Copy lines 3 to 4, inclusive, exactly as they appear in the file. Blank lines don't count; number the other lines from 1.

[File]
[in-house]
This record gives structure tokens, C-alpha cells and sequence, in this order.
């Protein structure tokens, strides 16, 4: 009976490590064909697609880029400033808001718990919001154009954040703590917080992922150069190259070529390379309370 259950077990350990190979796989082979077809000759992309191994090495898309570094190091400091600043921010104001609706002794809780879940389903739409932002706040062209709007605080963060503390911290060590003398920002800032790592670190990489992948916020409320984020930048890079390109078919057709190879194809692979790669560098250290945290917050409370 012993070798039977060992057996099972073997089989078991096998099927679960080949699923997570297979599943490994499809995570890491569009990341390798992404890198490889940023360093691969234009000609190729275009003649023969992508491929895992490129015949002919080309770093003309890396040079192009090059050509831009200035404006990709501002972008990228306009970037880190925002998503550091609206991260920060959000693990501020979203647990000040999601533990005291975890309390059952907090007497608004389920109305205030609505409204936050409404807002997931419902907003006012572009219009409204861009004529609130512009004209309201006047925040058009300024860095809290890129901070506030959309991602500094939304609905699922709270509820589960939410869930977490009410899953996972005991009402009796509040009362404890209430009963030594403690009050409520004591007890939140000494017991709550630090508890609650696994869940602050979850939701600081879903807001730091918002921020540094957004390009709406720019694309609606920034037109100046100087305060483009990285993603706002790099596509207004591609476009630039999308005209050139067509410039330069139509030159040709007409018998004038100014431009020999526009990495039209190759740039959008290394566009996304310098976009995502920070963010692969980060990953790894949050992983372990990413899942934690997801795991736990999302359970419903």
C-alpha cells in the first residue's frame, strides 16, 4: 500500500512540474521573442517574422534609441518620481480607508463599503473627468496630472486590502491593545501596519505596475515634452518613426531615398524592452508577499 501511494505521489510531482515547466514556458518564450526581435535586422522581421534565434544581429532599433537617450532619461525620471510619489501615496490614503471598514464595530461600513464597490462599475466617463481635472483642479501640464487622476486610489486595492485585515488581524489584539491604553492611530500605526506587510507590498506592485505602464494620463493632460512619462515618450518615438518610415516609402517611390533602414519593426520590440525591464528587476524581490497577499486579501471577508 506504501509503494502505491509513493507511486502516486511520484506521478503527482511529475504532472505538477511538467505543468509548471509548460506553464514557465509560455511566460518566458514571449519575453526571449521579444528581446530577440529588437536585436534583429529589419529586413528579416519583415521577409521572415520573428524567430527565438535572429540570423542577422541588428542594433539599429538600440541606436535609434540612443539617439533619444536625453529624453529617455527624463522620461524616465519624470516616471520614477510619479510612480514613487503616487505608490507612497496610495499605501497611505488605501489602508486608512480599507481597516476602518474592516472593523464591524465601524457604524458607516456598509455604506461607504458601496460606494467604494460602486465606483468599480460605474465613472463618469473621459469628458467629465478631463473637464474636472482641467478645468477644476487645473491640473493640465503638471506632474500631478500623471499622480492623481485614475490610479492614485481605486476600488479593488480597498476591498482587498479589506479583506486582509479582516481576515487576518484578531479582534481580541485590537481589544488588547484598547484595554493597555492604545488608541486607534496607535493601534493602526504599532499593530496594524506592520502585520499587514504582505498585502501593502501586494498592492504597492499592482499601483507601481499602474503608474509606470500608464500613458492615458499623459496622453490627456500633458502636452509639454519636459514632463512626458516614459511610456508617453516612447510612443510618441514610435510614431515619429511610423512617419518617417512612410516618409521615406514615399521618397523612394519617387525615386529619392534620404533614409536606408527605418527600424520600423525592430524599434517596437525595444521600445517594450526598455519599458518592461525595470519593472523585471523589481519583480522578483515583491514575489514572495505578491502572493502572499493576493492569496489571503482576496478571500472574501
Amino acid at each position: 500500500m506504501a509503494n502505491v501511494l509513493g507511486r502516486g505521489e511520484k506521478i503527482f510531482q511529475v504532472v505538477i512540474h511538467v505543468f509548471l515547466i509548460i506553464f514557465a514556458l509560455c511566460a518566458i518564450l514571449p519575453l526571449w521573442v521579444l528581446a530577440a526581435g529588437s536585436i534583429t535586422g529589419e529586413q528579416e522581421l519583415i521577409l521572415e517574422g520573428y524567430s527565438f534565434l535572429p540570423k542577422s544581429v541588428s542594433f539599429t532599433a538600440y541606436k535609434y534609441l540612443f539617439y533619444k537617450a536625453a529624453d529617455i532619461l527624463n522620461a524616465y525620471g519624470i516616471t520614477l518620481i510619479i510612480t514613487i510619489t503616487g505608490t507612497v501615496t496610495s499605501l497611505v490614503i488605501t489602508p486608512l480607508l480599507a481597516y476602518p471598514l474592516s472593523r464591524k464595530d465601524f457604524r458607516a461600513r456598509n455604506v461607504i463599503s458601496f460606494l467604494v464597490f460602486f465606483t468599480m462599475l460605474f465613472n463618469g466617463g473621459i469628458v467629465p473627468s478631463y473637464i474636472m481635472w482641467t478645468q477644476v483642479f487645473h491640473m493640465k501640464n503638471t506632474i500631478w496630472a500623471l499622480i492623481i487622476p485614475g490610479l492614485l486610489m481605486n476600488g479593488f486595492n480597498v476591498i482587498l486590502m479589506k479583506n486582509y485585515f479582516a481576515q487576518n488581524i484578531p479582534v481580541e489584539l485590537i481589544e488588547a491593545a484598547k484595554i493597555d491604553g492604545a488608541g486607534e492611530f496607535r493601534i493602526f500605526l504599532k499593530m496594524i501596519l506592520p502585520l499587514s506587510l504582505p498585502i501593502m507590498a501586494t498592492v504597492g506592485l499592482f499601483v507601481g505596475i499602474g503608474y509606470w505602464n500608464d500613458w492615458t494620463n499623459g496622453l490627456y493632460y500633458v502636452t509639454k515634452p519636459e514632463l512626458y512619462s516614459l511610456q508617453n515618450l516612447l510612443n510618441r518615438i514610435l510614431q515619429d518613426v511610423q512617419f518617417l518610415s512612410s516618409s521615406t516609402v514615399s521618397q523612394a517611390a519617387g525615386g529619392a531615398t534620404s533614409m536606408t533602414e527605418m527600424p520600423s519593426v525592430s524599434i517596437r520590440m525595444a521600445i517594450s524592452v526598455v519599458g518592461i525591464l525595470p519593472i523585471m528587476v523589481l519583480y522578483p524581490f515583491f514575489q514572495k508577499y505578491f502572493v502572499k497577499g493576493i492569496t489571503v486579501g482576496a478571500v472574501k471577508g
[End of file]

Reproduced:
């Protein structure tokens, strides 16, 4: 009976490590064909697609880029400033808001718990919001154009954040703590917080992922150069190259070529390379309370 259950077990350990190979796989082979077809000759992309191994090495898309570094190091400091600043921010104001609706002794809780879940389903739409932002706040062209709007605080963060503390911290060590003398920002800032790592670190990489992948916020409320984020930048890079390109078919057709190879194809692979790669560098250290945290917050409370 012993070798039977060992057996099972073997089989078991096998099927679960080949699923997570297979599943490994499809995570890491569009990341390798992404890198490889940023360093691969234009000609190729275009003649023969992508491929895992490129015949002919080309770093003309890396040079192009090059050509831009200035404006990709501002972008990228306009970037880190925002998503550091609206991260920060959000693990501020979203647990000040999601533990005291975890309390059952907090007497608004389920109305205030609505409204936050409404807002997931419902907003006012572009219009409204861009004529609130512009004209309201006047925040058009300024860095809290890129901070506030959309991602500094939304609905699922709270509820589960939410869930977490009410899953996972005991009402009796509040009362404890209430009963030594403690009050409520004591007890939140000494017991709550630090508890609650696994869940602050979850939701600081879903807001730091918002921020540094957004390009709406720019694309609606920034037109100046100087305060483009990285993603706002790099596509207004591609476009630039999308005209050139067509410039330069139509030159040709007409018998004038100014431009020999526009990495039209190759740039959008290394566009996304310098976009995502920070963010692969980060990953790894949050992983372990990413899942934690997801795991736990999302359970419903």
C-alpha cells in the first residue's frame, strides 16, 4: 500500500512540474521573442517574422534609441518620481480607508463599503473627468496630472486590502491593545501596519505596475515634452518613426531615398524592452508577499 501511494505521489510531482515547466514556458518564450526581435535586422522581421534565434544581429532599433537617450532619461525620471510619489501615496490614503471598514464595530461600513464597490462599475466617463481635472483642479501640464487622476486610489486595492485585515488581524489584539491604553492611530500605526506587510507590498506592485505602464494620463493632460512619462515618450518615438518610415516609402517611390533602414519593426520590440525591464528587476524581490497577499486579501471577508 506504501509503494502505491509513493507511486502516486511520484506521478503527482511529475504532472505538477511538467505543468509548471509548460506553464514557465509560455511566460518566458514571449519575453526571449521579444528581446530577440529588437536585436534583429529589419529586413528579416519583415521577409521572415520573428524567430527565438535572429540570423542577422541588428542594433539599429538600440541606436535609434540612443539617439533619444536625453529624453529617455527624463522620461524616465519624470516616471520614477510619479510612480514613487503616487505608490507612497496610495499605501497611505488605501489602508486608512480599507481597516476602518474592516472593523464591524465601524457604524458607516456598509455604506461607504458601496460606494467604494460602486465606483468599480460605474465613472463618469473621459469628458467629465478631463473637464474636472482641467478645468477644476487645473491640473493640465503638471506632474500631478500623471499622480492623481485614475490610479492614485481605486476600488479593488480597498476591498482587498479589506479583506486582509479582516481576515487576518484578531479582534481580541485590537481589544488588547484598547484595554493597555492604545488608541486607534496607535493601534493602526504599532499593530496594524506592520502585520499587514504582505498585502501593502501586494498592492504597492499592482499601483507601481499602474503608474509606470500608464500613458492615458499623459496622453490627456500633458502636452509639454519636459514632463512626458516614459511610456508617453516612447510612443510618441514610435510614431515619429511610423512617419518617417512612410516618409521615406514615399521618397523612394519617387525615386529619392534620404533614409536606408527605418527600424520600423525592430524599434517596437525595444521600445517594450526598455519599458518592461525595470519593472523585471523589481519583480522578483515583491514575489514572495505578491502572493502572499493576493492569496489571503482576496478571500472574501